The quiet London suburb of Pinner might lack the glamour of Cape Canaveral, but that did not stop a group of British enthusiasts from proving that you do not have to be a rocket scientist to launch a missile into the upper atmosphere.
The team, who call themselves MARS, recently shattered the European record for an amateur rocket flight by firing their 3.6m device, built in a garden shed in Pinner, to a height of almost seven miles (about 11km).
The rocket, named Phoebos, is a "boosted dart" design built in two stages. The first stage, an aluminium tube carrying the motor and fuel, flies at a top speed of 1,350 miles per hour to a height of 914m. Thrust comes from a 23kg solid fuel cell, in which ammonium perchlorate oxidises a mixture of powdered aluminium and rubber.
When the first stage burns out, it falls to Earth by parachute and releases a thinner, lighter dart, made of fibreglass coated with Kevlar, a high-tensile-strength synthetic fibre. This dart is unpowered, but already has so much momentum that it can coast to about 11km.
Phoebos cost pound;4,000 to build, and was launched in the Nevada desert in the US. Amateur rocketry, however, can be a simple and inexpensive way to learn about physics and chemistry. The cheapest kits, which can be launched without a licence, start at about pound;10, and there are more than 20 clubs organising launches across the country.
UK Rocketry Association: national body, with listings for clubs across the country www.ukra.org.ukindex.html MARS: the record-breaking team www.mars.org.uk ALMOST every European man is descended from one of only 10 ancient lineages, according to a new analysis of the evidence in our genes. The family groups, to which about 95 per cent of European men belong, migrated to the continent from the East in three waves, researchers say. The most senior of the families, to which 50 per cent of men are related, moved here some 40,000 years ago.
The researchers at the University of Pavia, Italy, led by Dr Ornella Semino, made the discovery by studying the Y chromosome. As the Y chromosome is only present in men, and is passed down from father to son, variations in the DNA it contains can be used to trace paternal ancestry: men who have similar variations had a common male ancestor.
When DNA samples from more than 1,000 men from 25 communities across the continent were analysed, all but 5 per cent could be matched to one of the 10 known ineages. About 80 per cent have genes that date back to hunter-gatherers of the Palaeolithic age, who arrived between 40,000 and 25,000 years ago, while 20 per cent fall into the gene pool brought into the continent Neolithic times, after the Ice Age.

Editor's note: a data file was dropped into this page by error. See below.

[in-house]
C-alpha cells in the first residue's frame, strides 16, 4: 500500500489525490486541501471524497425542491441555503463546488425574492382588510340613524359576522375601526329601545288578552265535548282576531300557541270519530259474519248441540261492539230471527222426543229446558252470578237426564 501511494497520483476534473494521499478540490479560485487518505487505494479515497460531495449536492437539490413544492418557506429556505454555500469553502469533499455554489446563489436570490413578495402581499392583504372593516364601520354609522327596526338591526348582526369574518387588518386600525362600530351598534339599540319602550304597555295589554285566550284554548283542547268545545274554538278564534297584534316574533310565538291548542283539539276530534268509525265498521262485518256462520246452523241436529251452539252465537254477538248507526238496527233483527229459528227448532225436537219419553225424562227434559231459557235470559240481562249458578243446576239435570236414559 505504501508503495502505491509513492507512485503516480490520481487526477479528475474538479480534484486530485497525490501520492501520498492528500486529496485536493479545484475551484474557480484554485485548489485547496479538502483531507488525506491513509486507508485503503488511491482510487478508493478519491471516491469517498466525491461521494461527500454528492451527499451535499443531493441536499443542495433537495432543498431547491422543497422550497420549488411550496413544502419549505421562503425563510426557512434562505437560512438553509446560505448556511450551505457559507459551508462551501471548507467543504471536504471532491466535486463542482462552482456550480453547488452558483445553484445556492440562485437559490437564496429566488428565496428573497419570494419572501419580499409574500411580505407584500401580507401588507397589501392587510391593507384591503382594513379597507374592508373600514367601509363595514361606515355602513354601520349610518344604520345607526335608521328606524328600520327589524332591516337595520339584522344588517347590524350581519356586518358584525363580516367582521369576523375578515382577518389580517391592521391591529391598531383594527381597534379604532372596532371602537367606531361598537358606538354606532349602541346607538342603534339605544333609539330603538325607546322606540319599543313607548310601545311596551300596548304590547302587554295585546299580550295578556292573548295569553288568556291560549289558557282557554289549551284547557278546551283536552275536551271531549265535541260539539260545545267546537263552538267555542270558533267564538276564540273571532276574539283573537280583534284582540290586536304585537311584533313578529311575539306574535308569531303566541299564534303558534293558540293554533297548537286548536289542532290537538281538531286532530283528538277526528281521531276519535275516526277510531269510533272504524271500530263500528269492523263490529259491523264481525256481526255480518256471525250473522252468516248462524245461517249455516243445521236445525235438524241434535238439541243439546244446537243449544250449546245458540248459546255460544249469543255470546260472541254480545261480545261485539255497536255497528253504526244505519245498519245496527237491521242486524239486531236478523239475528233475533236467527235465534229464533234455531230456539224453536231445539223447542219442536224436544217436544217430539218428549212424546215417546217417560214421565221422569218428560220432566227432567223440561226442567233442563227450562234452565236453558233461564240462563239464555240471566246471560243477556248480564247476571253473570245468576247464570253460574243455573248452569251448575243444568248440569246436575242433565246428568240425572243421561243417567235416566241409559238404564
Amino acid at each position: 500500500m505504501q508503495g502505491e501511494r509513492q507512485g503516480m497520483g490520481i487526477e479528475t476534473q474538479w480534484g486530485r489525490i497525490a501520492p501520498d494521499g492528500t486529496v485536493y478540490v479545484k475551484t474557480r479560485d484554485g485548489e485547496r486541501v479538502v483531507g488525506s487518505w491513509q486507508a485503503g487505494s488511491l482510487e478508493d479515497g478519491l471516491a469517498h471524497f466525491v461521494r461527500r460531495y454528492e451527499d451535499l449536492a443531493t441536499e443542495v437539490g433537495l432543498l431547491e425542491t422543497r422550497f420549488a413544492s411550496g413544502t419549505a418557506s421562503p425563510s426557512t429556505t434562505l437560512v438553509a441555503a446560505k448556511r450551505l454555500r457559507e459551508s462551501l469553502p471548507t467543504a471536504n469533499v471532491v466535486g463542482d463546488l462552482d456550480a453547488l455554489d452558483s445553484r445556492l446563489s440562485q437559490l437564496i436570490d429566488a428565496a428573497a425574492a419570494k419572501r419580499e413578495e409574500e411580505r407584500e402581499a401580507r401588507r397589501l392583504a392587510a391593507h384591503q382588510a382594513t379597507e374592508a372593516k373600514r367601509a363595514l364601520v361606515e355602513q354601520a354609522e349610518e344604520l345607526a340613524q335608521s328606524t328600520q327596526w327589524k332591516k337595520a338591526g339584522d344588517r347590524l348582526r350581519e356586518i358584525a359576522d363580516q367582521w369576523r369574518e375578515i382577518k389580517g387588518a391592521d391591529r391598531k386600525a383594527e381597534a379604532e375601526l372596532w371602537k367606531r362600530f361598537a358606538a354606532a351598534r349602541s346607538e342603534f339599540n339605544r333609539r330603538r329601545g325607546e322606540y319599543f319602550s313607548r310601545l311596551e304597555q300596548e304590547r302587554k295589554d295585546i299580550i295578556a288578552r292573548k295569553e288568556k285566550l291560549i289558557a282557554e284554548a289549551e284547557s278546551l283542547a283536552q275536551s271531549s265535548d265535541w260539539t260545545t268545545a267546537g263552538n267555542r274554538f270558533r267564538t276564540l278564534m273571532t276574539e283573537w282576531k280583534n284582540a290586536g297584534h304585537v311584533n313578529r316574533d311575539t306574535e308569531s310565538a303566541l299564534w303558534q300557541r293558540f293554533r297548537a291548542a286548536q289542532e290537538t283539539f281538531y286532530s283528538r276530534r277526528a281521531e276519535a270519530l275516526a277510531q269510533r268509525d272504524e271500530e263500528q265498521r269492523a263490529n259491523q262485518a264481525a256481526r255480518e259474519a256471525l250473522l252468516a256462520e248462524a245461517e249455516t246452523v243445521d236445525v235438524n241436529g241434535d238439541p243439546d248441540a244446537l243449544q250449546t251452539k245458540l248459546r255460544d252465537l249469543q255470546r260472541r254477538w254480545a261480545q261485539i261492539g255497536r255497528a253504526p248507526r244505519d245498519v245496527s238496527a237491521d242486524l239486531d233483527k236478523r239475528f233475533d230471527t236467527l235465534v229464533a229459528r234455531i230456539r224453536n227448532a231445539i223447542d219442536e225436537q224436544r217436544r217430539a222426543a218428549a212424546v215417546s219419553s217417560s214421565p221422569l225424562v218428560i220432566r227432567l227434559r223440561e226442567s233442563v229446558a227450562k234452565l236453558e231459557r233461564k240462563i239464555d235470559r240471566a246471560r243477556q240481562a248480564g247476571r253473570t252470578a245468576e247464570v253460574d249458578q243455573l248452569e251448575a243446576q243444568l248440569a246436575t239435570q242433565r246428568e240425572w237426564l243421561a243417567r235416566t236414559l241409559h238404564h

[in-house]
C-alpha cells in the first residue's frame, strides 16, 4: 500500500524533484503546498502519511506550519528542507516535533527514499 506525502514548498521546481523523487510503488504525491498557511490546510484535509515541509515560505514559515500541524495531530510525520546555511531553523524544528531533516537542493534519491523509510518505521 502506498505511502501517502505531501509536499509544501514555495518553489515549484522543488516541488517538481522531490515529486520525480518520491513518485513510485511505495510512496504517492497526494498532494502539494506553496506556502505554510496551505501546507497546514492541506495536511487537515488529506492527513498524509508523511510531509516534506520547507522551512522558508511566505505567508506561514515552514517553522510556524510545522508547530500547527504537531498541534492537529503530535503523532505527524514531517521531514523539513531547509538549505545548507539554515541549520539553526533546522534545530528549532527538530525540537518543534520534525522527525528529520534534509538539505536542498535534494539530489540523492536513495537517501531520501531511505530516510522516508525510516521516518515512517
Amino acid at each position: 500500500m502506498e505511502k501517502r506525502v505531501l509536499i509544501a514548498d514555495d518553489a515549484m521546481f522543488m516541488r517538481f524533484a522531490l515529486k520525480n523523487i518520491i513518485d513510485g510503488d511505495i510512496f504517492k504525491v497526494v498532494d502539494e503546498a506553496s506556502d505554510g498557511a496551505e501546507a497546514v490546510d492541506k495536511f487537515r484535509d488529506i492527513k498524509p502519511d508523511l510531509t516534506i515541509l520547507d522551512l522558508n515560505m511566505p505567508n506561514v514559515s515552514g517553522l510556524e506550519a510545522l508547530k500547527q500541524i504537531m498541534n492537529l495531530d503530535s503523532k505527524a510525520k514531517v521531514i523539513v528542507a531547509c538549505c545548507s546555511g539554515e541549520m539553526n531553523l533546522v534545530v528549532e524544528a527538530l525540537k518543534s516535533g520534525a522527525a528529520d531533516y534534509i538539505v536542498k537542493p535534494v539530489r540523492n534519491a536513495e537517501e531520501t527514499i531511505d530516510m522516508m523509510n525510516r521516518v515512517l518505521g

Full report published at www.sciencemag.org STAYING up all night to revise for an exam is a waste of time: not only will you be tired and crabby the next morning, but you will not have learned anything. A study by Professor Robert Stickgold of Harvard Medical School has found that the human brain appears to need good quality sleep after learning new information if it is to remember it properly.
Volunteers were asked to practise a new computer game; half the group then slept normally that night, while the other half were deliberately kept awake. Both groups then slept normally for two nights, so that fatigue did not compromise the experiment. When they played the computer game again, the ones who had slept improved their performance, while the ones who had stayed up did not. Professor Stickgold believes that the brain uses sleep to "fix" in the memory new information learned during the day.
Another recent study found that birds practise their songs in their dreams: when zebra finches fall asleep, the neurons in their brains "fire" in the same way as when they are singing.
Nature Neuroscience, where the Stickgold article is published: www.neurosci.nature.com Science, where the birds article is published: www.sciencemag.com When you drop an egg into boiling water to make breakfast, or add milk to your cup before the tea, science is probably the last thing on your mind. But a French chemist has just opened the world's first laboratory dedicated to the study of "molecular gastronomy".
Dr This, a cook, aims to improve recipes by studying the physical and chemical processes that take place in the kitchen. "Science knows more about the temperature inside a star than the temperature inside a souffle," he says. Already, he has made some startling discoveries. To boil the perfect egg, he says, forget about the egg timer. Water temperature is the key. The white coagulates at 62oC, and the yolk at 68oC, so by cooking for longer at a temperature in between, the white will harden while the yolk stays runny.
He has also proved that drinking tea with milk poured in first is best. The cold milk counteracts the bitterness of tannin.
Expect to hear more!
Mark Henderson is science correspondent at 'The Times'